Looking for something to read? Here’s what we’re looking at…

Marion: I read Robin Sloan’s delightful Sourdough this week. Kat reviewed it here, but I may add a few comments. The book was even more fun for me because I’ve been to some of the locations used, like the Ferry Terminal’s farmers market or the island of Alameda. I loved the “Lois Club,” and it’s pretty clear that one particular character was inspired by Alice Waters of Berkeley’s Chez Panisse fame. I also finished another dark, atmospheric and weird John Connolly Charlie Parker novel, A Game of Ghosts. That series gets stranger with each book.

Sandy: Moi? After having just finished Books l and 2 of E. “Doc” Smith’s famous LENSMAN six-parter (Triplanetary and First Lensman, respectively), what else could I possibly be reading now but Book 3 in the legendary space opera, Galactic Patrol, which was originally released serially in 1937? I’m already halfway through this one, am enjoying it a lot, and look forward to getting back to you with a review shortly…

Tadiana: In the last couple of weeks I’ve read some interesting and varied books. In the speculative field: The Fever King by Victoria Lee, an upcoming, gritty YA novel that combines magic and dystopian SF, with a dash of alternative history; Seanan McGuire‘s In an Absent Dream, which I thought was fantastic; and In the Company of Strangers, the first book in a new Dungeons & Dragons-inspired fantasy series by Melissa McShane. My non-SF/F reads were My Lovely Wife, a tense, murder-filled thriller by Samantha Downing, and a WWII-era historical novel, The Lost Girls of Paris by Pam Jenoff, about British women who were deployed to France to work with the Resistance as radio operators and saboteurs. Good times!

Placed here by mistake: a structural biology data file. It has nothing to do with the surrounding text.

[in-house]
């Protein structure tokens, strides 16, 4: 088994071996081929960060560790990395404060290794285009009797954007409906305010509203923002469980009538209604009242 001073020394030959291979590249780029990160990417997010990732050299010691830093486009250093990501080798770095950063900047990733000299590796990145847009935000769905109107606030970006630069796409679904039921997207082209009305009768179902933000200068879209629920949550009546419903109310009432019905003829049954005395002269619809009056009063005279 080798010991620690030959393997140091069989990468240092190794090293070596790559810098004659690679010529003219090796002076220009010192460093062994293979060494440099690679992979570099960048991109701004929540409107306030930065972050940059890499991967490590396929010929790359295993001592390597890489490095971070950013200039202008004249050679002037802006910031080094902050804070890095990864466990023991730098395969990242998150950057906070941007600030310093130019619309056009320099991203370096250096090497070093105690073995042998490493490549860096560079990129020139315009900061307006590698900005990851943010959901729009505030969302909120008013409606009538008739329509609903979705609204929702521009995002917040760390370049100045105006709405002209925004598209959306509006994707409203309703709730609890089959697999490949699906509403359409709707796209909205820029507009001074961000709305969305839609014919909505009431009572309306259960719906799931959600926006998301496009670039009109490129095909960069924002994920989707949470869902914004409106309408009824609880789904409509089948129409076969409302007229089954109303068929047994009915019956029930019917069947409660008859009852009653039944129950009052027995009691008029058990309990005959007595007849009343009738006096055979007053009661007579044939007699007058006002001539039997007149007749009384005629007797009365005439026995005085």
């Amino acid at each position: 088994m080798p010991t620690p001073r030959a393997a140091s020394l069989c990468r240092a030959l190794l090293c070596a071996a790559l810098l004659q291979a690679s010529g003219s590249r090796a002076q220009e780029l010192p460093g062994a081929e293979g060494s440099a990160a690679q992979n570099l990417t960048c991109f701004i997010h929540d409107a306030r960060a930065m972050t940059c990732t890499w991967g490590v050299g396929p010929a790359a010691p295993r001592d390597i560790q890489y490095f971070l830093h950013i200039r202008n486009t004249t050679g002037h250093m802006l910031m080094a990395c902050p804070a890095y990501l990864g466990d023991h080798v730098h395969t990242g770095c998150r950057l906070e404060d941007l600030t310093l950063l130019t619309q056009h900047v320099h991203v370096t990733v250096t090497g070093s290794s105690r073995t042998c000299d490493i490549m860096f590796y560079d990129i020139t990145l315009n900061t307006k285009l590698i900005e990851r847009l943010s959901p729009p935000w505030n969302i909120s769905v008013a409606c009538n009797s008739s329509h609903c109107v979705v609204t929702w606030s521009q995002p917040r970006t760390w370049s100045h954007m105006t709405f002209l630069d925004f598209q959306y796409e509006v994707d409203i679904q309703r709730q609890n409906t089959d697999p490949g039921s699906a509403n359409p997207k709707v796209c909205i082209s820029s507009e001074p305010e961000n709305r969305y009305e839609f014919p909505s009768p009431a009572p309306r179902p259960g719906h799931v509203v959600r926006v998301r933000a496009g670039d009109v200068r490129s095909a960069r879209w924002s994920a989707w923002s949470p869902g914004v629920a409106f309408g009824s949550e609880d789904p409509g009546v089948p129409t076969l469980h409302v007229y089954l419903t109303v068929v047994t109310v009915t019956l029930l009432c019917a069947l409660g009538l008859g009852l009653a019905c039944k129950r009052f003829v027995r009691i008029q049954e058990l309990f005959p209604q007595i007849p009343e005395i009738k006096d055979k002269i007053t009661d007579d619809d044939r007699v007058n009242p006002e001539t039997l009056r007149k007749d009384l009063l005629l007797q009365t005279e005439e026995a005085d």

Taya: I’m down with a cold after nursing Nathan and my daughter through them earlier in the week. Between books at the moment.

Terry: I continue to try to decrease the number of books I currently have bookmarks in. I also continue to fail by starting something new that captures me. This week that book is The Haunting of Henderson Close by Catherine Cavendish, which is sufficiently atmospheric and scary that I’ve had to turn on extra lights while reading it. Nicely done!


  • Tim Scheidler

    TIM SCHEIDLER, who's been with us since June 2011, holds a Master's Degree in Popular Literature from Trinity College Dublin. Tim enjoys many authors, but particularly loves J.R.R. Tolkien, Robin Hobb, George R.R. Martin, Neil Gaiman, and Susanna Clarke. When he’s not reading, Tim enjoys traveling, playing music, writing in any shape or form, and pretending he's an athlete.